Workers, residents face health risks of asbestos violations

Working in certain jobs can put employees at risk of developing serious work-related illnesses. This can be especially true for workers who have been exposed to asbestos on the job. For decades, it has been known that the mineral can do catastrophic damage to a person’s health if it is inhaled or ingested. But despite this knowledge, many employers still fail to properly warn employees of these risks and protect them from exposure.

In many cases, this negligence stems from a desire to save money. Providing the proper training and protective equipment that workers need can be expensive and many people try to cut costs by side-stepping these requirements. If and when this happens, it is ultimately the employee that pays the price if he or she develops an asbestos-related disease, such as mesothelioma.

But it is important for these victims to remember that they have the right to hold a negligent employer accountable for behaviors that contributed to their illness. One worker may choose to do this after it was reported that a man he worked for committed numerous asbestos violations, putting his health in jeopardy.

The employer was completing an asbestos abatement job. He hired a 50-year-old assistant to help him with the project, but did not provide the worker with protective equipment. While removing the asbestos materials, the employer also failed to dispose of the toxic materials properly. Reports indicate that more than 1,000 pounds of asbestos dust was released into the air during the project.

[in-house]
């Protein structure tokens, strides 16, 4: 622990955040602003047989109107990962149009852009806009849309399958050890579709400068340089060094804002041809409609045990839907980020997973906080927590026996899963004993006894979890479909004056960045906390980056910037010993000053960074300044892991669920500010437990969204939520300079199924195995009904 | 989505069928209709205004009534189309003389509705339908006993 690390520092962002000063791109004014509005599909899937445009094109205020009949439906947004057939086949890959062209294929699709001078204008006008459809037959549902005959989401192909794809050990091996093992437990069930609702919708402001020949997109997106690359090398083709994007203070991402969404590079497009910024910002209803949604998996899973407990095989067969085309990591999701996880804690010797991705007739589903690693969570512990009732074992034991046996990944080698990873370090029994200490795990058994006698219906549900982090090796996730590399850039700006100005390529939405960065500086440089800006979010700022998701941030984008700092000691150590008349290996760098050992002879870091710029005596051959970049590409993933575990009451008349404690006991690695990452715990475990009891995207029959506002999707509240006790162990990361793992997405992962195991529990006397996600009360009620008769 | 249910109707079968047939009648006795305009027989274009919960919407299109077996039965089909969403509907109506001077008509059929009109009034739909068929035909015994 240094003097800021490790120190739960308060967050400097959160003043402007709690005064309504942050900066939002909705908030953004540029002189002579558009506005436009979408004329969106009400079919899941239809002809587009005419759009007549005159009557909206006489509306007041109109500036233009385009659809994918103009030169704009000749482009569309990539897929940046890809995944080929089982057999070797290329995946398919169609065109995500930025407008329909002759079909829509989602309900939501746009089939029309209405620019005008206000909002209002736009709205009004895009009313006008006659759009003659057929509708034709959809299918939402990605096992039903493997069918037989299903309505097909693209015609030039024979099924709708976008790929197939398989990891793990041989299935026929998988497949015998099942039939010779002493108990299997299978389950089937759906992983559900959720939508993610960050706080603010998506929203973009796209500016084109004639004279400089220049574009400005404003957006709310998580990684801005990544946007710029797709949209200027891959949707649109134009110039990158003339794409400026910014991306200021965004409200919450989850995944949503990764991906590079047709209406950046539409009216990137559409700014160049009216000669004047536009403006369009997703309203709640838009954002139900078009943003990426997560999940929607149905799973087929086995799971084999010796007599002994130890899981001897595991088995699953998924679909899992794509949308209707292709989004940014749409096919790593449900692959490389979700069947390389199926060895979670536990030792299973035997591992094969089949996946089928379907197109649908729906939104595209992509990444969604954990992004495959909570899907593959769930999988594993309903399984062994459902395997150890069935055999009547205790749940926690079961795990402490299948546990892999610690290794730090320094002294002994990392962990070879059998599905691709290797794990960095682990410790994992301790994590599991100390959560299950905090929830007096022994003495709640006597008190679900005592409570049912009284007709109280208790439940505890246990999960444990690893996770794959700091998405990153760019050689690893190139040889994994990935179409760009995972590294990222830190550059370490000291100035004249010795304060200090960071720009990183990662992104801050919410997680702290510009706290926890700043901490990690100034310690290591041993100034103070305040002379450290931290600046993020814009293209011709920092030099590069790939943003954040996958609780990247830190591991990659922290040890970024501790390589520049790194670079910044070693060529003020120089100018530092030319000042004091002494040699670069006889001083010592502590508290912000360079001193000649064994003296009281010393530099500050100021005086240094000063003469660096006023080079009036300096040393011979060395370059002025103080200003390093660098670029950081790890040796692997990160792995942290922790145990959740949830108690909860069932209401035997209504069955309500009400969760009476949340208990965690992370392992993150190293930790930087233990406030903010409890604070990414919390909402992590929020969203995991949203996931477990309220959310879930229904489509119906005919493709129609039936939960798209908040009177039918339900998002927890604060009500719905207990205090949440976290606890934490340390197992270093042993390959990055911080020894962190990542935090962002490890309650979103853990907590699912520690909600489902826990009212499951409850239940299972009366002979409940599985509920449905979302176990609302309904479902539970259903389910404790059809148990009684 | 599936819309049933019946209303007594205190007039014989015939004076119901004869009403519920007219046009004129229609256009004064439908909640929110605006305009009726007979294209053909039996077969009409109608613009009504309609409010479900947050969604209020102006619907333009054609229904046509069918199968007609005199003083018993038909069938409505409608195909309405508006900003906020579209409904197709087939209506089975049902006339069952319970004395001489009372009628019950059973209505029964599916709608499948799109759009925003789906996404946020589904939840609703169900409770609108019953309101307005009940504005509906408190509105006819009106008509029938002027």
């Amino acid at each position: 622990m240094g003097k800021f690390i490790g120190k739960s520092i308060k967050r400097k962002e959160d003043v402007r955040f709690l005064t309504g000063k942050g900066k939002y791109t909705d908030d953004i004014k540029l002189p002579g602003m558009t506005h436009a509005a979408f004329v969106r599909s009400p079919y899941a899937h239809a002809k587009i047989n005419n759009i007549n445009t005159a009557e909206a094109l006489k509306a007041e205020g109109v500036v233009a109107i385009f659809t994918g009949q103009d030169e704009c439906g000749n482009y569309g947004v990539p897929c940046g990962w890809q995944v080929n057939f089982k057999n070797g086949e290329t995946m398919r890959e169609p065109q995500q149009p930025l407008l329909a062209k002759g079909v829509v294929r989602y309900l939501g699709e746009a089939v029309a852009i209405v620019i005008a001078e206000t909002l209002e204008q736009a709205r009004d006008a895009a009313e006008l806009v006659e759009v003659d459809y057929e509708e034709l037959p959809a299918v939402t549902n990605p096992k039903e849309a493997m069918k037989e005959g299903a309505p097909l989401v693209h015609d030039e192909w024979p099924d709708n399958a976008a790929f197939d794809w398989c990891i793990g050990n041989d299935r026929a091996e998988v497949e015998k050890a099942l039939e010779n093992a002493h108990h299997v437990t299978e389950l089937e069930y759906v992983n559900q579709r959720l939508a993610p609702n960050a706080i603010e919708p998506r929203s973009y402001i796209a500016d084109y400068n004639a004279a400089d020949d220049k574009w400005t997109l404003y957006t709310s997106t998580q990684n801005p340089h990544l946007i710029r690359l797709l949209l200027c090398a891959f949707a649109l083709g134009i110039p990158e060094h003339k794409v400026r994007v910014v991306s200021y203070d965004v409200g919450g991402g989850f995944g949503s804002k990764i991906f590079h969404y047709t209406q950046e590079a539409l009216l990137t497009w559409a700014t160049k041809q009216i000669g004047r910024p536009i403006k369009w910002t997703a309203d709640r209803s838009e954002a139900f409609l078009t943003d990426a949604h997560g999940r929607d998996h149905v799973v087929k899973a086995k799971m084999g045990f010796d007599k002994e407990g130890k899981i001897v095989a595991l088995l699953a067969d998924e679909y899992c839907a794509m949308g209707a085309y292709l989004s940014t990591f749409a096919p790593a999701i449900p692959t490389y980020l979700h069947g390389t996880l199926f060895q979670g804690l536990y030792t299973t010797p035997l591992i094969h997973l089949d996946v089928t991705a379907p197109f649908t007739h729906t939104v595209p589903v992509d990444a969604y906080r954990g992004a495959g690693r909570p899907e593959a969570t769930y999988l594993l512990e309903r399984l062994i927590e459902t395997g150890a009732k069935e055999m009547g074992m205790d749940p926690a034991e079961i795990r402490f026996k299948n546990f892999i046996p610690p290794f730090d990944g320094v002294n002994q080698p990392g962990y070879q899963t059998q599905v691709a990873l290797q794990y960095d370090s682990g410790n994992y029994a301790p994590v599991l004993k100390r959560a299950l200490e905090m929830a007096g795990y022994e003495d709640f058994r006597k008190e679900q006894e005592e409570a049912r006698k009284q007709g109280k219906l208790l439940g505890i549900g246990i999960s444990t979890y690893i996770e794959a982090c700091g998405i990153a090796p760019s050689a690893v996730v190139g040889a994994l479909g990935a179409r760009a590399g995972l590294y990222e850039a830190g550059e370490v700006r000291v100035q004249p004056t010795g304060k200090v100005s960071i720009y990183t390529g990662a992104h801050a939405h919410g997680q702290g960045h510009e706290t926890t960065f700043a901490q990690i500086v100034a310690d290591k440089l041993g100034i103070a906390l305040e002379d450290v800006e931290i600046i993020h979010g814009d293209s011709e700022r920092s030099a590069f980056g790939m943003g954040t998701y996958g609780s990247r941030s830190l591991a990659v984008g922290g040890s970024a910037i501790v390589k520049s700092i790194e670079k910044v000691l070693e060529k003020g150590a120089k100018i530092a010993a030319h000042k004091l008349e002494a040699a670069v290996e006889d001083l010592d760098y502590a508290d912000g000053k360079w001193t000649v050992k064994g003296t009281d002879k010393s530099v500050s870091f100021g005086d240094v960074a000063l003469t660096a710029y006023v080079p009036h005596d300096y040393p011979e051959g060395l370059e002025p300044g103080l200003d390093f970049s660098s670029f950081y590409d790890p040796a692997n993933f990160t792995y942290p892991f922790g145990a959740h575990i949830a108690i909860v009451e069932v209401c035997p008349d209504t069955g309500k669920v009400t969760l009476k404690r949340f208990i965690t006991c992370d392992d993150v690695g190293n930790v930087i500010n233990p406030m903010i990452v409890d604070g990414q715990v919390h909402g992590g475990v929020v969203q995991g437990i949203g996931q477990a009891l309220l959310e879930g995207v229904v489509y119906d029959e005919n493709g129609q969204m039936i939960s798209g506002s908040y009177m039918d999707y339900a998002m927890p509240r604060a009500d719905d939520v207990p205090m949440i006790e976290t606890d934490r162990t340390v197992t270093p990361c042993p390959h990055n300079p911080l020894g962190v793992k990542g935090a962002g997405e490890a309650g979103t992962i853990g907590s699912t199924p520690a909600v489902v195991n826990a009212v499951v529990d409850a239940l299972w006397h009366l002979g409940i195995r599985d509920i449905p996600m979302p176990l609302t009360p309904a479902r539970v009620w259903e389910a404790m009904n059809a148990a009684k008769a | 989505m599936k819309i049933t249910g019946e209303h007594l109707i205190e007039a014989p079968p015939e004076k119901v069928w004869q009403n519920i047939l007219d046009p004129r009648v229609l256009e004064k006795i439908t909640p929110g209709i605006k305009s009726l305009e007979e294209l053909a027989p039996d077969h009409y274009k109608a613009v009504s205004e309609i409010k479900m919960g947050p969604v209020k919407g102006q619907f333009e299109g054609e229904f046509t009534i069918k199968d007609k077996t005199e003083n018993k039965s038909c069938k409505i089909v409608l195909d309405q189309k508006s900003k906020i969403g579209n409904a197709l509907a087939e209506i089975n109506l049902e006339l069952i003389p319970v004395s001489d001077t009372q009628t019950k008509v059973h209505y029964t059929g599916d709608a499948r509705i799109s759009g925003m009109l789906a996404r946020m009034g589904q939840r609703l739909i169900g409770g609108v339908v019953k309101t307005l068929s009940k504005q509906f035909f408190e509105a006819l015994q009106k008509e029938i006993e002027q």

Not only is the worker in danger of developing an asbestos-related illness because of the lack of protection during the job, but residents in the area may also be at risk if they breathed in the dust that was released. Sadly, the true impact of this man’s negligence may not be known for decades, as it can take that long for symptoms of mesothelioma, asbestos and lung cancer to show up.

In cases of workers exposed to asbestos, it can be appropriate for them to pursue workers’ compensation to help cover the costs of testing, treatment and lost wages related to the exposure. These expenses can be substantial, so it is also possible for victims to also pursue a civil claim against a negligent party. Money cannot undo the damage of asbestos exposure, but it can ease the financial burden that is often experienced by victims.

Source: CNY Central, “Watertown man arrested for knowingly releasing asbestos in the air,” Nov. 14, 2013